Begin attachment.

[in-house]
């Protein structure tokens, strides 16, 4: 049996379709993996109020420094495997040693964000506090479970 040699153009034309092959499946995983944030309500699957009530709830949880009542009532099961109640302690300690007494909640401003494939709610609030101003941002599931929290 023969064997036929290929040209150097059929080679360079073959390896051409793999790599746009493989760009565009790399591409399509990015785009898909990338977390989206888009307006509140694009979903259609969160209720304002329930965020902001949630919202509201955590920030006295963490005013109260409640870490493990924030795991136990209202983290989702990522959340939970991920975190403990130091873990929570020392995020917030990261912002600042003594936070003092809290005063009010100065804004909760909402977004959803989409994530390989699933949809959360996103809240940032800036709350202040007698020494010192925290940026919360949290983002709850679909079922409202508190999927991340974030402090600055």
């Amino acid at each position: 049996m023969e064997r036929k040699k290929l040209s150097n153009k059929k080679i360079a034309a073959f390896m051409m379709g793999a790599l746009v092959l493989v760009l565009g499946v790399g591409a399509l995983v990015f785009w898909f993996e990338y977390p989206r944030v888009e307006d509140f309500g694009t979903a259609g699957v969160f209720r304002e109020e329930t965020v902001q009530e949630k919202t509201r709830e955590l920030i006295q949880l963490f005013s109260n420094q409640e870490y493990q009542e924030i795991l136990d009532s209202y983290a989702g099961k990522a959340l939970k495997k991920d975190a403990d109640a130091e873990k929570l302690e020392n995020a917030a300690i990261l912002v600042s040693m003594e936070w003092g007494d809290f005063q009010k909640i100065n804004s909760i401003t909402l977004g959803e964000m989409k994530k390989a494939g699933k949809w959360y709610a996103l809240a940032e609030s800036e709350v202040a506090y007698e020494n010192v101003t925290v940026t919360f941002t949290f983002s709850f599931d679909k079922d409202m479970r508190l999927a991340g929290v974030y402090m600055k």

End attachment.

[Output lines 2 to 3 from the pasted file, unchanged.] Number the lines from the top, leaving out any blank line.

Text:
């Protein structure tokens, strides 16, 4: 049996379709993996109020420094495997040693964000506090479970 040699153009034309092959499946995983944030309500699957009530709830949880009542009532099961109640302690300690007494909640401003494939709610609030101003941002599931929290 023969064997036929290929040209150097059929080679360079073959390896051409793999790599746009493989760009565009790399591409399509990015785009898909990338977390989206888009307006509140694009979903259609969160209720304002329930965020902001949630919202509201955590920030006295963490005013109260409640870490493990924030795991136990209202983290989702990522959340939970991920975190403990130091873990929570020392995020917030990261912002600042003594936070003092809290005063009010100065804004909760909402977004959803989409994530390989699933949809959360996103809240940032800036709350202040007698020494010192925290940026919360949290983002709850679909079922409202508190999927991340974030402090600055």
């Amino acid at each position: 049996m023969e064997r036929k040699k290929l040209s150097n153009k059929k080679i360079a034309a073959f390896m051409m379709g793999a790599l746009v092959l493989v760009l565009g499946v790399g591409a399509l995983v990015f785009w898909f993996e990338y977390p989206r944030v888009e307006d509140f309500g694009t979903a259609g699957v969160f209720r304002e109020e329930t965020v902001q009530e949630k919202t509201r709830e955590l920030i006295q949880l963490f005013s109260n420094q409640e870490y493990q009542e924030i795991l136990d009532s209202y983290a989702g099961k990522a959340l939970k495997k991920d975190a403990d109640a130091e873990k929570l302690e020392n995020a917030a300690i990261l912002v600042s040693m003594e936070w003092g007494d809290f005063q009010k909640i100065n804004s909760i401003t909402l977004g959803e964000m989409k994530k390989a494939g699933k949809w959360y709610a996103l809240a940032e609030s800036e709350v202040a506090y007698e020494n010192v101003t925290v940026t919360f941002t949290f983002s709850f599931d679909k079922d409202m479970r508190l999927a991340g929290v974030y402090m600055k």